Hello everyone,

My Background: I am a novice C programmer. I simply bought a book* and am trying to teach my self out of general interest in computer science.

My Trouble: As an exercise, I tried to write a program that would give the user the n'th prime number when given n. I thought I had worked out all the kinks when I found a bug that I just can't fix: for very large input the output is lower than it should be. I know this happens for 174,440,041 to be precise, and the output is 3,619,045,627 but it should be 3,657,500,101.**

My Attempts At Solving: This behavior indicates to me that the program is concluding that numbers are prime that aren't, and thus finishing it's count prematurely. The only reason I can think of for this to happen is that SIZE is too small, and thus it runs out of prime numbers to use as tests, concluding a number is prime that merely has as its smallest factor a number larger than the 2000029'th prime (32,453,321). This can't be, however, because what I get as output (3,619,045,627) is much, much smaller than the 2000029'th prime squared (1,053,218,043,929,041). I have confirmed that the program works correctly for the input 9,737,333, (and I assume this means all values lower) so it's not simply failing for input larger than SIZE. Also, the max value for a long long unsigned int is 2^64 (right?) which is also much, much greater than the answer it should be giving me, so it's not looping around on me.Code:#include <stdio.h> #define SIZE 2000029 int main (void) { unsigned long long int Num; int Count, R, Lim, Test; char Flag; int Primes[SIZE]; printf("Enter the n'th prime you want to see.\n"); while(scanf("%d", &Lim)==1) { Flag=0; Num=2; Count=0; Test=0; Primes[0]=2; while(Count<Lim) { for(Test=0,R=1;R!=0&&Primes[Test]*Primes[Test]<Num;Test++) { Flag=1; R=Num%Primes[Test]; } if(R==0) Num+=Flag+1; else { if(Count<SIZE) { if(Primes[Test]*Primes[Test]>Num) { Primes[Count]=Num; Num+=Flag+1; Count++; } else Num+=Flag+1; } else { if(Primes[Test]*Primes[Test]>Num) { Count++; Num+=Flag+1; } else Num+=Flag+1; } } } if(Num<=4) printf("\n\n%llu\n\nEnter q to quit, or another number to see another prime.", --Num); else printf("\n\n%llu\n\nEnter q to quit, or another number to see more primes.", Num-2); } return 0; }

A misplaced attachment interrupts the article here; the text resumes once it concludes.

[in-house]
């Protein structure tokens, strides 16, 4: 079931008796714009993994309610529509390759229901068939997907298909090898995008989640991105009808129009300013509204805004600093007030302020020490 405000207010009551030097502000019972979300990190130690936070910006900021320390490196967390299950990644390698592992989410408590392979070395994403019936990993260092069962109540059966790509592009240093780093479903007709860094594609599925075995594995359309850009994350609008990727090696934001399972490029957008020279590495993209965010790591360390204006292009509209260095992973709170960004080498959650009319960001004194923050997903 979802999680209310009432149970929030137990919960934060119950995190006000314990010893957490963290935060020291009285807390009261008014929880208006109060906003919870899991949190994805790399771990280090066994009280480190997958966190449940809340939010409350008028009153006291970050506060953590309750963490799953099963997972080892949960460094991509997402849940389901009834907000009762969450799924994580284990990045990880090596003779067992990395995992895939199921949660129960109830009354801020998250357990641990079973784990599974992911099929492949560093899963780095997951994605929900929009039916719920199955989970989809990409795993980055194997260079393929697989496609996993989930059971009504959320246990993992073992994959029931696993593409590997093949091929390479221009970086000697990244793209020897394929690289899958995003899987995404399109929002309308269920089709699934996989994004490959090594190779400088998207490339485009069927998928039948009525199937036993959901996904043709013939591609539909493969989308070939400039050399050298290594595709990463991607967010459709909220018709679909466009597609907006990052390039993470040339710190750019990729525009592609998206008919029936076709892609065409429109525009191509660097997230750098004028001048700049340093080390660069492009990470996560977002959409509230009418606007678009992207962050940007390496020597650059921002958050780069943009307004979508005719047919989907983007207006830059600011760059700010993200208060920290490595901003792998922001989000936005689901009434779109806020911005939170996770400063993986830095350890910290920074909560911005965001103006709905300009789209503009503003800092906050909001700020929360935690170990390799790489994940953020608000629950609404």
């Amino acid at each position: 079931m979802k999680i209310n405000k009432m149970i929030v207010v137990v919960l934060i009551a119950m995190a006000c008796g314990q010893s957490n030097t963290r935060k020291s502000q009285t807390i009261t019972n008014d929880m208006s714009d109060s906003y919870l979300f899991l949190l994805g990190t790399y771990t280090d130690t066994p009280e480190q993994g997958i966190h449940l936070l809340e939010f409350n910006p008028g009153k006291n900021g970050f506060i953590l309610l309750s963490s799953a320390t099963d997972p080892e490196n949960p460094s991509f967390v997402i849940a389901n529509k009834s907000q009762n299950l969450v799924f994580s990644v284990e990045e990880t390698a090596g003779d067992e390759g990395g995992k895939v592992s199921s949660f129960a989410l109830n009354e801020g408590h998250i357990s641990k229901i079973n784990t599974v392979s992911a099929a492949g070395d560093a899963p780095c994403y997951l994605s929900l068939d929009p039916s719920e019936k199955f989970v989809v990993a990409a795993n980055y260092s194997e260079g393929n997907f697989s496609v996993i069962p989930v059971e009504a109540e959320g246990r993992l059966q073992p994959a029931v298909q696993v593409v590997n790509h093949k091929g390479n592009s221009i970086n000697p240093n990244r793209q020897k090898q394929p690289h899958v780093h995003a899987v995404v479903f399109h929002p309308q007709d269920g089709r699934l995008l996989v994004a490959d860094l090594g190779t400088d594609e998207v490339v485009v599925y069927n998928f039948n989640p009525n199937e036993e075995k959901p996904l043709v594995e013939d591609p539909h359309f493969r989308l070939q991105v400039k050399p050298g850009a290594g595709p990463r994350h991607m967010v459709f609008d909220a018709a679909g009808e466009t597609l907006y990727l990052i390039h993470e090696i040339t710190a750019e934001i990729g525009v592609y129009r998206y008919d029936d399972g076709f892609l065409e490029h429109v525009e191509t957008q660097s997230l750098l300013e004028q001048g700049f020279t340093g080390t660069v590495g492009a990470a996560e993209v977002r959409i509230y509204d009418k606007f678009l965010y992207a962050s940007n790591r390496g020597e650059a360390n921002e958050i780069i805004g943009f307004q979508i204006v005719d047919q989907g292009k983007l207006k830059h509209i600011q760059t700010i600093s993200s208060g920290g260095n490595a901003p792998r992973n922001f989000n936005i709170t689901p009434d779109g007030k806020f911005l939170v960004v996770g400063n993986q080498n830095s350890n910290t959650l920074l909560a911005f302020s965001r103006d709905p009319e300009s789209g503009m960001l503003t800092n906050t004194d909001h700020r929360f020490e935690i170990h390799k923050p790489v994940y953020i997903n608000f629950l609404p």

Thanks for reading this. Although there is no material reason for me to solve this quandary, I am rather frustrated by it, and am immensely grateful for any help.

-------------------------------------

*C Primer Plus by Prata (recommended by a friend) 2nd ed.

**Since it takes many hours for computations of this size, I haven't run many tests, and thus don't know the exact edge of where it starts counting non-primes as primes (which I assume it's doing to cause the problem).